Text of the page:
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The growth of bubbles within the body is widely believed to be the cause of decompression sickness (DCS). Dive computer algorithms that aim to prevent DCS by mathematically modelling bubble dynamics and tissue gas kinetics are challenging to validate. This is due to lack of understanding regarding the mechanism(s) leading from bubble formation to DCS. In this work, a biomimetic in vitro tissue phantom and a three-dimensional computational model, comprising a hyperelastic strain-energy density function to model tissue elasticity, were combined to investigate key areas of bubble dynamics. A sensitivity analysis indicated that the diffusion coefficient was the most influential material parameter. Comparison of computational and experimental data revealed the bubble surface's diffusion coefficient to be 30 times smaller than that in the bulk tissue and dependent on the bubble's surface area. The initial size, size distribution and proximity of bubbles within the tissue phantom were also shown to influence their subsequent dynamics highlighting the importance of modelling bubble nucleation and bubble-bubble interactions in order to develop more accurate dive algorithms.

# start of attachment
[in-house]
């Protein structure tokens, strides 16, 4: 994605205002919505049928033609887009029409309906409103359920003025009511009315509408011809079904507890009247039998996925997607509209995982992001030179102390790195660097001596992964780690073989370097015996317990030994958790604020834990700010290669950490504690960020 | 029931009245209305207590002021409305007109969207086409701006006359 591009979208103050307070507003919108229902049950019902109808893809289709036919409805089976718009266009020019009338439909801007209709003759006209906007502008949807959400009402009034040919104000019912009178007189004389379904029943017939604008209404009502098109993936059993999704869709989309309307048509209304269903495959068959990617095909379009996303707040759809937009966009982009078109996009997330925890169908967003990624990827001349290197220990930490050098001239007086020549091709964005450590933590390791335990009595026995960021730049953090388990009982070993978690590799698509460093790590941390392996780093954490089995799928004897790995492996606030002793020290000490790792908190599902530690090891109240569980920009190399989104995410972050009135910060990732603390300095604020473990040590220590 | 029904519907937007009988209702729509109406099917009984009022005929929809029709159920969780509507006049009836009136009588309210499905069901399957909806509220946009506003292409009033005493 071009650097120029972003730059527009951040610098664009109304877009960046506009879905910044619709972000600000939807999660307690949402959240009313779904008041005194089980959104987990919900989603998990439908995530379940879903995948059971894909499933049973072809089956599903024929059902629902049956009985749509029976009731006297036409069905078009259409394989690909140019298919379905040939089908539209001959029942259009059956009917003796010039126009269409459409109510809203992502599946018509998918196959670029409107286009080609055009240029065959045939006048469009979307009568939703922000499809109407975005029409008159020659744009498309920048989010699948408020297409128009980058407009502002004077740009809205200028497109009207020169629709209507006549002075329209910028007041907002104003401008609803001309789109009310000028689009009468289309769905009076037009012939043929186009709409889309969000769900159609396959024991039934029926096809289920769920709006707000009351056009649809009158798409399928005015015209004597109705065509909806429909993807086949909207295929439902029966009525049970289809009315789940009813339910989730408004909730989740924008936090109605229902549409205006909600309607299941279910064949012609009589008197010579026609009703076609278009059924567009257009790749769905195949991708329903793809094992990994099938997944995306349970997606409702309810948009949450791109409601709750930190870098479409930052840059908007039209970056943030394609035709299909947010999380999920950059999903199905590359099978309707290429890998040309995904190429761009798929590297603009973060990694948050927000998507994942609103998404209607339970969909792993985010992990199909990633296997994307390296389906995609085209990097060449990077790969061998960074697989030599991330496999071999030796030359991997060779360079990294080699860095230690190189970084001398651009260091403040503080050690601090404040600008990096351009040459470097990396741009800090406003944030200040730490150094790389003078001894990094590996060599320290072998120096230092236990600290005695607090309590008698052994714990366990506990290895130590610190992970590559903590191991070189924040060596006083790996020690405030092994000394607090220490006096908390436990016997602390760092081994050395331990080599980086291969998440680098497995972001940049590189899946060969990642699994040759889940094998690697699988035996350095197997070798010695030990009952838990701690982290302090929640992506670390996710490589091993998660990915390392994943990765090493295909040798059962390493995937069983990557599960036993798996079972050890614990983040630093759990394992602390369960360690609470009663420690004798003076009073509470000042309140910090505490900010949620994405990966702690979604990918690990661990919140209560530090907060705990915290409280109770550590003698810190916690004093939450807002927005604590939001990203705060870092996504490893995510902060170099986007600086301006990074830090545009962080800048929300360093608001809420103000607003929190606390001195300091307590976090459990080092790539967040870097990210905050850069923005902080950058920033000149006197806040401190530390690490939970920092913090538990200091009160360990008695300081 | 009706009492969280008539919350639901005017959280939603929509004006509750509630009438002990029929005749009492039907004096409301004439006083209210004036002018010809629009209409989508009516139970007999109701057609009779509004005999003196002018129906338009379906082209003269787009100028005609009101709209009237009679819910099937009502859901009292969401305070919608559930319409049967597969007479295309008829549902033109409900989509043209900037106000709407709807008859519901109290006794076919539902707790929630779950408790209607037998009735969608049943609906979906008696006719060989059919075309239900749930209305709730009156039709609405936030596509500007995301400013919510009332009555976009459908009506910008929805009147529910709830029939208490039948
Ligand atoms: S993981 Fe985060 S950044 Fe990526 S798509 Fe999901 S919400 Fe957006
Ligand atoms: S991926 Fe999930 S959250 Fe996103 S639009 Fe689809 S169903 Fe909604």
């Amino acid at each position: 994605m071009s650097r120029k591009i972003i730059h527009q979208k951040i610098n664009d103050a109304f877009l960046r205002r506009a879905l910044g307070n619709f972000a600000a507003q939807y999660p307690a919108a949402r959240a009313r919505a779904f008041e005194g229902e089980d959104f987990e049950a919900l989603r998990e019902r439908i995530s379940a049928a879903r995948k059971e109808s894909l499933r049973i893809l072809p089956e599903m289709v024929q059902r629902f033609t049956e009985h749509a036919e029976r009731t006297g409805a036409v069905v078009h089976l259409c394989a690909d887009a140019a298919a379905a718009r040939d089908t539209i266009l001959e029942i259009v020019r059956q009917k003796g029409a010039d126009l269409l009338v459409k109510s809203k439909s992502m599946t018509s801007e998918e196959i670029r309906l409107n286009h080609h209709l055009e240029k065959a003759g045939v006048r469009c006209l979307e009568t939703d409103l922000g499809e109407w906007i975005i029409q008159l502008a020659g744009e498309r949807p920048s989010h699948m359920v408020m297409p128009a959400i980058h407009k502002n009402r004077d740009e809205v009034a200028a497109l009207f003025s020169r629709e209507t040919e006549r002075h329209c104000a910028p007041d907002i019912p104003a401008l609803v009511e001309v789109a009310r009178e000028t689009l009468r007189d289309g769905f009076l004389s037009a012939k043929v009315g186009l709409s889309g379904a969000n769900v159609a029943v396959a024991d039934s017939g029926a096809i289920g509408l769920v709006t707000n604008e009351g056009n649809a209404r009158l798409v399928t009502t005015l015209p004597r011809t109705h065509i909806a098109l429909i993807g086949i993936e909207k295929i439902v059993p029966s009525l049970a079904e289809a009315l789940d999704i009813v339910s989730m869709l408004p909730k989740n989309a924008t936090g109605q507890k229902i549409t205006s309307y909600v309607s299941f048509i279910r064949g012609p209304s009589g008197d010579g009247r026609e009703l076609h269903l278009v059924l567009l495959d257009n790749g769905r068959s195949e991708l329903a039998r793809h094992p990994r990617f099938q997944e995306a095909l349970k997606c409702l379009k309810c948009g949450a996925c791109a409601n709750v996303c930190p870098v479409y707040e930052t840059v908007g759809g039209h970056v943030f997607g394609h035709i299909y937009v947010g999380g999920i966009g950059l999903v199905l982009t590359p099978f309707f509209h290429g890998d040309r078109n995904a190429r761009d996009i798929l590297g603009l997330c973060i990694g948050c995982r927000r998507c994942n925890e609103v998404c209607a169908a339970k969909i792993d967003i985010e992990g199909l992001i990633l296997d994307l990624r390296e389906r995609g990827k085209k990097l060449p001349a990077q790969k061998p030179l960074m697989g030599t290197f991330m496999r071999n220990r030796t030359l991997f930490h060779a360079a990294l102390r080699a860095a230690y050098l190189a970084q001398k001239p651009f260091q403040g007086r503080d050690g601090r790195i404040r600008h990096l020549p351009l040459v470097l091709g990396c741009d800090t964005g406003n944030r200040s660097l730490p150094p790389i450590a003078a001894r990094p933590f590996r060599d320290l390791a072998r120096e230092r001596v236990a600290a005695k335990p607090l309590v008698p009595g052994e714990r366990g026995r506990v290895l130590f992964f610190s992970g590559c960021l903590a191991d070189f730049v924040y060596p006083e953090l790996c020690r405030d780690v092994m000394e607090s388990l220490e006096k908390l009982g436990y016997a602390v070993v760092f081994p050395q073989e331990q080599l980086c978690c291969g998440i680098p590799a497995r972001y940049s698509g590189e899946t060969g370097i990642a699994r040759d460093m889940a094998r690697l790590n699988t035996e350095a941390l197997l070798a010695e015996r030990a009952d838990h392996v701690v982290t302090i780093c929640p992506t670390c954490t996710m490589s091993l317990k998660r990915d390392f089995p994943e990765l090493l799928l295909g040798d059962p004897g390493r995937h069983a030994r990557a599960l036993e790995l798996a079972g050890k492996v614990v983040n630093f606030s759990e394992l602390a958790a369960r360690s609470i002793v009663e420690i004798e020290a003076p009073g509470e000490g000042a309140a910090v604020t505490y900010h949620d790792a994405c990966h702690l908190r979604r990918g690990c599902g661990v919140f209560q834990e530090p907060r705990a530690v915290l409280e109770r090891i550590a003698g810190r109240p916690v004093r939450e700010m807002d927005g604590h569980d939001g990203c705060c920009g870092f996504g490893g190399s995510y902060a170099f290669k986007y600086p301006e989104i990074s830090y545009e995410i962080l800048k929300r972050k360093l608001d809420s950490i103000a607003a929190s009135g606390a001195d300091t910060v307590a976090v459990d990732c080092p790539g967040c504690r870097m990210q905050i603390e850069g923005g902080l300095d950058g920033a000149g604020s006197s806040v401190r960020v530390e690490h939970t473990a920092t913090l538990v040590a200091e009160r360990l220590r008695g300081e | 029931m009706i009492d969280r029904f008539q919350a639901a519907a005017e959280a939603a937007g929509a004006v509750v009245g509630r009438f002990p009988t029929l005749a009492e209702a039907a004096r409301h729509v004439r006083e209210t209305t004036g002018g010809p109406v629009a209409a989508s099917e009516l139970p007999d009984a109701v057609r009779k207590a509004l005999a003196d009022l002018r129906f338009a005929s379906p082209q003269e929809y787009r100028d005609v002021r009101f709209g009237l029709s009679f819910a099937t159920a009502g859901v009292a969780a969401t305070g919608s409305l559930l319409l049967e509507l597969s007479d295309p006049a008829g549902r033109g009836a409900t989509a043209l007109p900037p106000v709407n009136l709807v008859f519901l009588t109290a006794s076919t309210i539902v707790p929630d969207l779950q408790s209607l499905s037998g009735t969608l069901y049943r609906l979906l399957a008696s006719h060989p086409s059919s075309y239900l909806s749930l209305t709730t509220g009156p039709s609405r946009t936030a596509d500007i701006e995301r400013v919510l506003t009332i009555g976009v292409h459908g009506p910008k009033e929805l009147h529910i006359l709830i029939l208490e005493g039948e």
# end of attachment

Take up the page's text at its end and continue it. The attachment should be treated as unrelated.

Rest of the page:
Original publication




Journal article


J r soc interface

Publication Date





bubbles, coalescence, decompression sickness, in vitro, the bends, Algorithms, Computer Simulation, Decompression Sickness, Humans, Models, Theoretical